Zelenskyy has also been criticized for not delivering on his biggest campaign promise — to end the long-simmering war between government forces and the Moscow-backed separatists in Ukraine’s east. The conflict that has left 14,000 dead became a flashpoint last week after Russia officially recognized the breakaway territories, Donetsk People’s Republic and Luhansk People’s Republic. The move paved the way for the invasion days later.
While rallying support for Ukraine as tensions rose in the run-up to the invasion, Zelenskyy chose to play down dire warnings coming out of Washington that Moscow was about to attack, saying it was hurting Ukraine’s already fragile economy and morale.
He spooked the markets and sent the foreign media into a frenzy earlier this month when — in his characteristically sarcastic style — he appeared to say in a speech that Russia would attack on Feb. 16, later clarifying he was only referring to media reports of an invasion on this date.
Many questioned his calm tone as being too relaxed, even making him the butt of a joke for American late night show hosts.
But as it became clear last week, Ukraine was running out of diplomatic options to appease Putin, and while Zelenskyy still preached calm, he took on a more serious tone. He insisted Ukraine was ready for any threat while calling for peace.
Assessing Zelenskyy’s performance in the lead-up to the invasion and as commander in chief, Valentyn Gladkykh, a Kyiv-based political analyst, told NBC News that the Ukrainian president had managed to morph into a wartime leader and, for now, Ukrainian society, including his peacetime opponents, seem to be supporting him.
“No Ukrainian president has ever dealt with a full-on invasion on his territory,” Gladkykh said. “Having encountered the unprecedented threat, Zelenskyy has shown his best side.”
But his best side may not be enough — he and Ukraine are trapped in a true David and Goliath contest. Vast nuclear-powered Russia spans 11 time zones and its army counts as one of the largest in the world, leaving the army of Texas-size Ukraine outnumbered and outgunned.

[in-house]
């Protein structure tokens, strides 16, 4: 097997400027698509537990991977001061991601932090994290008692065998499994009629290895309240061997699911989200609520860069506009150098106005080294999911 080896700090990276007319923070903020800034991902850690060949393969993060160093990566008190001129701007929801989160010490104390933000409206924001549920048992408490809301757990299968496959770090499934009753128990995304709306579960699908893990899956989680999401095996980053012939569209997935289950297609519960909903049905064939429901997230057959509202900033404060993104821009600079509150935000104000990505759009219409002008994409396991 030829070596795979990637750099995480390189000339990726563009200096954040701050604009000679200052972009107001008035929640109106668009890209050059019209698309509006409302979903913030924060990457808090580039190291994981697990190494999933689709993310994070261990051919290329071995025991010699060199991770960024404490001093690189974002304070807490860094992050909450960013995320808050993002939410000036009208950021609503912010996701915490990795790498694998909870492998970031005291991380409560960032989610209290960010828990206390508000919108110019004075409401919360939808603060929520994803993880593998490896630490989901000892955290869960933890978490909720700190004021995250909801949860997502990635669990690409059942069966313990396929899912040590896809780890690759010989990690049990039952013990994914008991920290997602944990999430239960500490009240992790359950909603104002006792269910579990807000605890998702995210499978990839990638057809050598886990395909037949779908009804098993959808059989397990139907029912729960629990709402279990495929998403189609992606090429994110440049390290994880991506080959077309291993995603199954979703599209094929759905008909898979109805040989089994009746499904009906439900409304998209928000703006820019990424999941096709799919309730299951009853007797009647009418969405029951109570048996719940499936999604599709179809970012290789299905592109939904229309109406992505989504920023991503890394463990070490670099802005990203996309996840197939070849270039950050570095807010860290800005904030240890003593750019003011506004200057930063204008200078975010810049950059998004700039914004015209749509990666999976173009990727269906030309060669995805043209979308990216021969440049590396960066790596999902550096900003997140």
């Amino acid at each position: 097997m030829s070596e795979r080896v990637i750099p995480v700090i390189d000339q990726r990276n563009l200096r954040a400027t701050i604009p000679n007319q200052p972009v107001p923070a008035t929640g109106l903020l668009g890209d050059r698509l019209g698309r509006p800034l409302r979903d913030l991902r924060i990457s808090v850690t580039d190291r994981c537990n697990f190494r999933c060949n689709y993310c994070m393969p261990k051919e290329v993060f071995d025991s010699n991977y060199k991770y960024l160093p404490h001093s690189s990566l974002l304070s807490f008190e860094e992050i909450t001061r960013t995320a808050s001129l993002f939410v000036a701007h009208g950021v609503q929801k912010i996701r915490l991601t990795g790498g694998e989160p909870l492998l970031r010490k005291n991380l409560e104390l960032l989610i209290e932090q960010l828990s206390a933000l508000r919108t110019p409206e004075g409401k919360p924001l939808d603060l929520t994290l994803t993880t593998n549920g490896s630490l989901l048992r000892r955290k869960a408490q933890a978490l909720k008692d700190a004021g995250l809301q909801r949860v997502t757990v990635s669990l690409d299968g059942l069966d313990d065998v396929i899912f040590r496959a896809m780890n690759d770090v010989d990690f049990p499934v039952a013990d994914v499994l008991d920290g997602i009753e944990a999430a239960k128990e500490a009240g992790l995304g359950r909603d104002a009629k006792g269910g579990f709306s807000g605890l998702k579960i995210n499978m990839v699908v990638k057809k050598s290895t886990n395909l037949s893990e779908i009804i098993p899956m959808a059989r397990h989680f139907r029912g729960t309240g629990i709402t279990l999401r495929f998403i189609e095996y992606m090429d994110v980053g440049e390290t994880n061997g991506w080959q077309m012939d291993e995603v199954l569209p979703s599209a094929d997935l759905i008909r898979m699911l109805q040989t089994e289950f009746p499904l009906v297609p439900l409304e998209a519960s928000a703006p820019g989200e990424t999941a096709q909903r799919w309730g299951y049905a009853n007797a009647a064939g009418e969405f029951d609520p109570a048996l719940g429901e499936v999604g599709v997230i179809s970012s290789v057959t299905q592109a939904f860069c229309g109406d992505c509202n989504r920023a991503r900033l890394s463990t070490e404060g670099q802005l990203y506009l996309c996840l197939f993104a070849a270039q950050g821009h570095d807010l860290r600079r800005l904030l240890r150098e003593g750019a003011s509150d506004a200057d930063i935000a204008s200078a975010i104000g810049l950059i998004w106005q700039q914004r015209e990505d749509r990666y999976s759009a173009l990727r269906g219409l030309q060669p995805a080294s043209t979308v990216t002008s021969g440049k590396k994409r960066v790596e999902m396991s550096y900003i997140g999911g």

The contrast isn’t only down to size and military might. Within hours of Russia’s first strikes, the difference between Zelenskyy and his counterpart in the Kremlin could not have been more stark.
In his address to justify an incursion into Ukraine late Wednesday, a typically expressionless Putin spoke in his stern ex-KGB officer tone, invoking Russia’s nuclear arsenal and warning anyone who tries to stop him.
“No one should have any doubts that a direct attack on our country will lead to defeat and dire consequences for any potential aggressor,” he said.
A few hours earlier, a visibly exhausted Zelenskyy delivered an impassioned, last-minute plea for peace, appealing to Russian citizens directly — in Russian.
“The people of Ukraine want peace,” he said, warning about the devastation that the war would bring to both people.
“If the Russian leaders don’t want to sit with us behind the table for the sake of peace, maybe they will sit behind the table with you,” Zelenskyy pleaded. “Do Russians want war? I would like to know the answer. But the answer depends only on you.”
Even as Putin’s bombs started falling on Ukrainian soil, Zelenskyy urged Russians to speak up against the war. He thanked those who did Friday, saying “keep fighting for us.”
There is widespread speculation among observers that Putin’s endgame in Ukraine might be to topple Zelenskyy and to install a president more willing to bend before Moscow. Last month, Britain said the Kremlin was seeking to install a pro-Russian leader in Ukraine as part of its plans for an invasion.
“They want to destroy Ukraine politically by destroying its head of state,” Zelenskyy said Thursday, saying he was now “target No. 1” for the Russian forces, but vowed to remain in the capital.
Later Friday, Putin urged Ukrainian soldiers to overthrow their government, even as he suggested he might be willing to enter talks while his forces continued their advance across the country.
But Zelenskyy is left with few options as the Russian offensive intensifies. He could concede ground to Moscow, a move that is likely to be unpopular with many Ukrainians, or hold his position and face the full wrath of the Russian army.
For now, he remains defiant.
“It will continue like this,” he said in the video posted Friday. “Glory to our defenders, glory to Ukraine.”